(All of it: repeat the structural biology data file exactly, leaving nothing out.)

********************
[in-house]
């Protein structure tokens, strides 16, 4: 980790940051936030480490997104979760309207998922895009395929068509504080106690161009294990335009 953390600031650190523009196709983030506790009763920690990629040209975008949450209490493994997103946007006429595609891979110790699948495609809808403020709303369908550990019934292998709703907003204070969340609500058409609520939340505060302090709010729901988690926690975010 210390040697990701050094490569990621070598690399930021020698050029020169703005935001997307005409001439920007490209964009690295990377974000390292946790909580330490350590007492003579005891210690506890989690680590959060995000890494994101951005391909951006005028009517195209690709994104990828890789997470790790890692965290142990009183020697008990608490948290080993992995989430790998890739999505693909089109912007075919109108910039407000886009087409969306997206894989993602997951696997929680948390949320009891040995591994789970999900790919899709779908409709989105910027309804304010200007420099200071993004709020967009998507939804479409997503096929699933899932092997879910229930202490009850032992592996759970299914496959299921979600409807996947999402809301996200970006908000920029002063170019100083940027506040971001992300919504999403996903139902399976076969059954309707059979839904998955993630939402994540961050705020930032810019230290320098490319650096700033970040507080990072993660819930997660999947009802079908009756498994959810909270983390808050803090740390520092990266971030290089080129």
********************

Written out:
[in-house]
């Protein structure tokens, strides 16, 4: 980790940051936030480490997104979760309207998922895009395929068509504080106690161009294990335009 953390600031650190523009196709983030506790009763920690990629040209975008949450209490493994997103946007006429595609891979110790699948495609809808403020709303369908550990019934292998709703907003204070969340609500058409609520939340505060302090709010729901988690926690975010 210390040697990701050094490569990621070598690399930021020698050029020169703005935001997307005409001439920007490209964009690295990377974000390292946790909580330490350590007492003579005891210690506890989690680590959060995000890494994101951005391909951006005028009517195209690709994104990828890789997470790790890692965290142990009183020697008990608490948290080993992995989430790998890739999505693909089109912007075919109108910039407000886009087409969306997206894989993602997951696997929680948390949320009891040995591994789970999900790919899709779908409709989105910027309804304010200007420099200071993004709020967009998507939804479409997503096929699933899932092997879910229930202490009850032992592996759970299914496959299921979600409807996947999402809301996200970006908000920029002063170019100083940027506040971001992300919504999403996903139902399976076969059954309707059979839904998955993630939402994540961050705020930032810019230290320098490319650096700033970040507080990072993660819930997660999947009802079908009756498994959810909270983390808050803090740390520092990266971030290089080129």